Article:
Accordingly, the statute of limitations does not begin to run on these until 2021. See Ziegler, 916 F.2d at 552 (“We stress that an ERISA plaintiff’s cause of action cannot accrue[,] and the statute of limitations cannot begin to run until the plaintiff has actual knowledge of the breach, regardless of when the breach actually occurred. The ERISA statute of limitations, 29 U.S.C. § 1113, requires satisfaction of this second prerequisite, the plaintiff’s actual knowledge of the breach, before the statute can begin to run.”).
The six-year statute of limitations would apply to these allegations (which allege fraud) pursuant to the closing portion of the provision. 29 U.S.C. §§ 1113 (“[I]n the case of fraud or concealment, such action may be commenced not later than six years after the date of discovery of such breach or violation.”). These are therefore not barred.
With respect to the other violations, it appears that the six-year statute of limitations would apply. Regardless, however, of whether the three-year or six-year statute of limitations applies, these are not barred, and the Court declines the dismiss the FAC on this basis.
Id. at 14-15.
Having concluded that the complaint was timely filed, the Court addressed the sufficiency of the allegations. As the Court explained, “‘To state a claim for breach of fiduciary under ERISA, a plaintiff must allege that (1) the defendant was a fiduciary; (2) the defendant breached a fiduciary duty; and (3) the plaintiff suffered damages.’ Bafford v. Northrop Grumman Corp., 994 F.3d 1020, 1026 (9th Cir. 2021).” Id. at 15. NG argued at length that Bafford, a pension dispute previously decided by the Ninth Circuit Court of Appeals, barred Mr. Sheets’ claims. The Court ruled that NG’s analysis was in error. It explained that:
The Northrop Defendants argue that Sheets cannot maintain a claim for breach of fiduciary duty based on the alleged misrepresentation that his benefits would “bridge” if he came back to work at Northrop. The Northrop Defendants cite extensively to Bafford, arguing that any statements concerning “bridging” were merely “ministerial” in nature and fall within Bafford’s holding excluding such conduct as the basis for a breach of fiduciary duty. Mot. at 15-16. However, Bafford makes clear that the miscalculation of benefits at issue in that case was ministerial in nature because under the facts of that case, it did not involve discretion. Bafford, 994 F.3d at 1028 (“[D]iscretion is one of the central touchstones of a fiduciary role.”). Bafford explains that, in contrast, conduct such as communicating with plan beneficiaries about plan benefits—as Sheets alleges Davis and Solis did here—is a fiduciary function, no matter who performs it, and is actionable as a breach of fiduciary duty. Id. at 1027-28. Northrup’s arguments to the contrary fail. Mot. at 15-17; Reply at 7. The Court therefore declines to dismiss the FAC on this ground.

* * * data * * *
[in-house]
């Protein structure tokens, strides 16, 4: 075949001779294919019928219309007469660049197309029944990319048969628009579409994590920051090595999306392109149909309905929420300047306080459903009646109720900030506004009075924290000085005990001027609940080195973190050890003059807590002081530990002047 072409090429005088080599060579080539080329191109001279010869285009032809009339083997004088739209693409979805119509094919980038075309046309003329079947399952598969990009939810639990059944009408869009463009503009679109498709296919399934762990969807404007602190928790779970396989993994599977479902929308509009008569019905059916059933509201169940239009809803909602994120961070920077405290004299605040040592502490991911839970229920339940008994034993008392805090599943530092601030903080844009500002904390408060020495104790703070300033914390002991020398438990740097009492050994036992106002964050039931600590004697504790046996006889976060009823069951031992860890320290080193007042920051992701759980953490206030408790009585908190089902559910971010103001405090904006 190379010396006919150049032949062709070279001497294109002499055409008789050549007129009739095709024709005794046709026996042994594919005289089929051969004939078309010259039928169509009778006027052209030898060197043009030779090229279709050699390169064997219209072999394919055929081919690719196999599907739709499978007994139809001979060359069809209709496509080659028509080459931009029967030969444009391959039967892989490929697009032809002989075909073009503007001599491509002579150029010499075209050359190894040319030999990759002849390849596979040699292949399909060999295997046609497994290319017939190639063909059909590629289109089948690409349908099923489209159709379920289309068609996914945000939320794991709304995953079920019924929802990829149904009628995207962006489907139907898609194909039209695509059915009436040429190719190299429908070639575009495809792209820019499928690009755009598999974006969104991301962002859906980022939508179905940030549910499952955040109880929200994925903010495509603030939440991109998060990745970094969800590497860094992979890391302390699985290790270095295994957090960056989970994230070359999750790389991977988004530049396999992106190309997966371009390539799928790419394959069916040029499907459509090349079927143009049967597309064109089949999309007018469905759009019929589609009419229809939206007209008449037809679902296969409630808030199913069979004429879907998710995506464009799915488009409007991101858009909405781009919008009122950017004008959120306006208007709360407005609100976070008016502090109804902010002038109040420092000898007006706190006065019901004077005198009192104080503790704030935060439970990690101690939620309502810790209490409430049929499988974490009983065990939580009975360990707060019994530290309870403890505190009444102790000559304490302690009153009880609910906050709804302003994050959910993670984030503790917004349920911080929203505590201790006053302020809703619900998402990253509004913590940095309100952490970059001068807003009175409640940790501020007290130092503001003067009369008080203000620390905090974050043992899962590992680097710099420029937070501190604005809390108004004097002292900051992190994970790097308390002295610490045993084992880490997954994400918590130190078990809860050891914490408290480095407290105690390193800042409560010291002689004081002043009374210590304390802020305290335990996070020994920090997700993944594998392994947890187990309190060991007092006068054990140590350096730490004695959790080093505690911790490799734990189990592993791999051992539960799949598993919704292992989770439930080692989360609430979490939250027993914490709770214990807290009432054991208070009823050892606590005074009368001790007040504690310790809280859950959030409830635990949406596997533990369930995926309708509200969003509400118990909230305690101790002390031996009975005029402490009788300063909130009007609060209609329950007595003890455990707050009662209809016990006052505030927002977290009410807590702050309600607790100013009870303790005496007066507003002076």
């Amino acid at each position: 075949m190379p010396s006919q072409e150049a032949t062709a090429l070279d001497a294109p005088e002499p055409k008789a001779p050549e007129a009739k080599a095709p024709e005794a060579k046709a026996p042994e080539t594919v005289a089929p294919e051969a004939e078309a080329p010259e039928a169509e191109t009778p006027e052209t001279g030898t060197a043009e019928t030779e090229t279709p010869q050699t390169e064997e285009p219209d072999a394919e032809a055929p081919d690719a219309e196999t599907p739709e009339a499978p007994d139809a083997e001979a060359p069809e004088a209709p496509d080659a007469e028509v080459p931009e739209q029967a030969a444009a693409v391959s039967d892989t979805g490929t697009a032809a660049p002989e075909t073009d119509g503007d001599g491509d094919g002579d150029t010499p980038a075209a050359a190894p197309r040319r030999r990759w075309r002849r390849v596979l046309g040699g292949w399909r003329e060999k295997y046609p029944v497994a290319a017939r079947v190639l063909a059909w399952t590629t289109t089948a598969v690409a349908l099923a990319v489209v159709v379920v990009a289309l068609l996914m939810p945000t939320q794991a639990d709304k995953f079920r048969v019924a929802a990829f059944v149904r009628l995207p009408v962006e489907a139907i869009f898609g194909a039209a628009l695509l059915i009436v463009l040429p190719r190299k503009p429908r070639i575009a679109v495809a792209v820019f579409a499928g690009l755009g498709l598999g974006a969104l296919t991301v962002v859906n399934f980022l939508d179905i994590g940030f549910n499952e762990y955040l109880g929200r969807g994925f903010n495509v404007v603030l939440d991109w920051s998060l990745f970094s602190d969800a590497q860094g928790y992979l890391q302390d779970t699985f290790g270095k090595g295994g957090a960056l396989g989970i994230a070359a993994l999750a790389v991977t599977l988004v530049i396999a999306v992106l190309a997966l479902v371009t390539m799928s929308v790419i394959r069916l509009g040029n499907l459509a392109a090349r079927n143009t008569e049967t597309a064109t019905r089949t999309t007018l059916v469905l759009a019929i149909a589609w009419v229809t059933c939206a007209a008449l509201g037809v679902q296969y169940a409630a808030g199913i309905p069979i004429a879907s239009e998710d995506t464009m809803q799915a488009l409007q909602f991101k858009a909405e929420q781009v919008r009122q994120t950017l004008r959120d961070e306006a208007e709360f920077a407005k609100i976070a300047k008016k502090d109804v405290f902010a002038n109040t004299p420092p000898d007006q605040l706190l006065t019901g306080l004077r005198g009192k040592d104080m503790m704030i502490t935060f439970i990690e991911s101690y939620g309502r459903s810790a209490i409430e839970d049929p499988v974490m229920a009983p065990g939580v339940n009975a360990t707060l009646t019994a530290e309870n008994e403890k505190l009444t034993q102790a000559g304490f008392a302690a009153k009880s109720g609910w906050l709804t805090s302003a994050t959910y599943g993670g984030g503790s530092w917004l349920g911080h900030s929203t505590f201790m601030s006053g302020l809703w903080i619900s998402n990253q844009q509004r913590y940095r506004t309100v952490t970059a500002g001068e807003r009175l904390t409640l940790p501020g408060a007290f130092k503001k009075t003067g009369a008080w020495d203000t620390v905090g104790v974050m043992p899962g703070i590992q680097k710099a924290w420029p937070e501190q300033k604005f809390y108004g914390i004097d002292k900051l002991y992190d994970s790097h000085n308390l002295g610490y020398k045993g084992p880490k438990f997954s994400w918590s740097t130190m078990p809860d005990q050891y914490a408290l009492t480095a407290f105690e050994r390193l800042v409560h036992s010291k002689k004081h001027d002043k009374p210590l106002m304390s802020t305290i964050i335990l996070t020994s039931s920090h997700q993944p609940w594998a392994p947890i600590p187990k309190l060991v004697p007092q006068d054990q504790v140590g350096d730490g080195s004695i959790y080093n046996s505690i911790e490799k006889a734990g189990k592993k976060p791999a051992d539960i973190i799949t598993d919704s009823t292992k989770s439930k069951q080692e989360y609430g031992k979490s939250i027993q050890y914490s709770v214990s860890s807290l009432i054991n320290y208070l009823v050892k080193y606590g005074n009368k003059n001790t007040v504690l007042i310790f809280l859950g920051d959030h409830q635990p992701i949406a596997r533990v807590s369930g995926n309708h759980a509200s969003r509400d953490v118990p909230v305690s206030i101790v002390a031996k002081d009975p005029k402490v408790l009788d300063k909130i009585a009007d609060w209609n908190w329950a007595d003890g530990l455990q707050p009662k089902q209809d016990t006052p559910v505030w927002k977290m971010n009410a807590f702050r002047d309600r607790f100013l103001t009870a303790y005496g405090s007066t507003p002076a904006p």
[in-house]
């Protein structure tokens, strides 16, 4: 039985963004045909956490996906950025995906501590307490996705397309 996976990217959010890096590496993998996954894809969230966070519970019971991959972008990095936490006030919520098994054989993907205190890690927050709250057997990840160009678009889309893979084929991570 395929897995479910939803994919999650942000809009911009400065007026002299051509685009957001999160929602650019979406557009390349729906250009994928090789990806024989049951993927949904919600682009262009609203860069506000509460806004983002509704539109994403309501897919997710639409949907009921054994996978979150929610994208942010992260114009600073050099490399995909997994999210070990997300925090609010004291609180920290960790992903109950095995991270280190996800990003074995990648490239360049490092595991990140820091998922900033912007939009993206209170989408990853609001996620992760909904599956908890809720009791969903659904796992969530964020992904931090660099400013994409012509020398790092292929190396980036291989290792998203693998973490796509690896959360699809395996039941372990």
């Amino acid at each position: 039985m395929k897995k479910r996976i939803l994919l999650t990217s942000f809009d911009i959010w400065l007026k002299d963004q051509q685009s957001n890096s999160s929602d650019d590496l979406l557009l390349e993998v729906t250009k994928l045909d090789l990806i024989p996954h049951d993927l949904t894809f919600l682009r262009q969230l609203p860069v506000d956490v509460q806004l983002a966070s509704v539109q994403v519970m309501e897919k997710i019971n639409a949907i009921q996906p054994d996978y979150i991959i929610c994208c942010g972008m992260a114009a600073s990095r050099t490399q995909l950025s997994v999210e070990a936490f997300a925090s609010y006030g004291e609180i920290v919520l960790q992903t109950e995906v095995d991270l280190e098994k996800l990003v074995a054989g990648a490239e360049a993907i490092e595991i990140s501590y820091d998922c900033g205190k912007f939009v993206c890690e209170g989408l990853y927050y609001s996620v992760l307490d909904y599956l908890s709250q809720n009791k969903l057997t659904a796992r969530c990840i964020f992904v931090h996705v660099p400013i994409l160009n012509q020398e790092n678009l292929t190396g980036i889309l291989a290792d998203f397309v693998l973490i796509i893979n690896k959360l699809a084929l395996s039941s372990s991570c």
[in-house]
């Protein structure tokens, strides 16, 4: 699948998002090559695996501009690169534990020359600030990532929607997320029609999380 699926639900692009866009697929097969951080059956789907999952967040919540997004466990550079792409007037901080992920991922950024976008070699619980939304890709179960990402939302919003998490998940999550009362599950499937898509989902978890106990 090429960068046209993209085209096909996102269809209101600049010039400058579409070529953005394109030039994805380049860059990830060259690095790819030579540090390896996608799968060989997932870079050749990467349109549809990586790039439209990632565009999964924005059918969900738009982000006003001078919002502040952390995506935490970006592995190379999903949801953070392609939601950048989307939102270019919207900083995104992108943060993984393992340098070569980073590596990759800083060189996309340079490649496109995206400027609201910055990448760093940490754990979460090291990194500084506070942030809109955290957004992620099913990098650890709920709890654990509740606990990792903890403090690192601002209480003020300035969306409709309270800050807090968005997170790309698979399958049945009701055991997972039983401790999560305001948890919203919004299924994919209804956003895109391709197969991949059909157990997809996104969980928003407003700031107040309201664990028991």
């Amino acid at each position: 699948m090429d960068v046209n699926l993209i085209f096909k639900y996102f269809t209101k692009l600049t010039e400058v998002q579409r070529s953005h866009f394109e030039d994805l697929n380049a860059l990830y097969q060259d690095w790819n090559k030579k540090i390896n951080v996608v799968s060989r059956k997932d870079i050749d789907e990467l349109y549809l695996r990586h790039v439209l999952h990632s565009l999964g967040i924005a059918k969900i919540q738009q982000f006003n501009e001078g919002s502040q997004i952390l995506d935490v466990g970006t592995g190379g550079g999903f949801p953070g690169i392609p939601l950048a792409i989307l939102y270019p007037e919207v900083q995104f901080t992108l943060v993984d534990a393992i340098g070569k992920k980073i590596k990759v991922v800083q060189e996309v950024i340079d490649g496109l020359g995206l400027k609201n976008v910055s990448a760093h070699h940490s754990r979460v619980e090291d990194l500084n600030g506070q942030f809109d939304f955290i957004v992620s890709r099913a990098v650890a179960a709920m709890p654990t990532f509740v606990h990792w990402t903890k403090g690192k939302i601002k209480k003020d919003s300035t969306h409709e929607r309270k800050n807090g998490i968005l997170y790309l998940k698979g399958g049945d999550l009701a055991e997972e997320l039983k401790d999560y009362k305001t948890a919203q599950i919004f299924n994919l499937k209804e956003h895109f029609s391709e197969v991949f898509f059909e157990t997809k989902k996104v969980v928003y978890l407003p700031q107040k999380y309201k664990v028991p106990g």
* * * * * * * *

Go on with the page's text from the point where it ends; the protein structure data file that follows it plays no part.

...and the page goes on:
Id. The Court then proceeded to address the various breaches of fiduciary duty that Mr. Sheets had alleged. The Court found that all but one had been properly alleged. As for the improperly alleged breach, it noted that, “Because it appears that Sheets may be able to adduce additional facts in support of these purported violations, the dismissal is with leave to amend.” Id. at 16.
The Court then proceeded to dismiss Mr. Sheets’s state law claims. It ruled that they were preempted by ERISA. Whereas this was disappointing, these claims were always pled in the alternative. Given that the Court ruled that the ERISA claims were properly alleged, this dismissal does not meaningfully diminish our client’s case.
The Court’s denial of NG’s motion was significant. It allows Mr. Sheets to pursue his claims in in the litigation and is a good roadmap for the parties. It also serves as additional precedent that employers and pension plans cannot deceive would-be employees with false promises of benefits. When people receive information from their pension plans, they often make life-altering decisions in reliance thereon. Employers and plans cannot be permitted to change their position after it is too late for employees to protect themselves.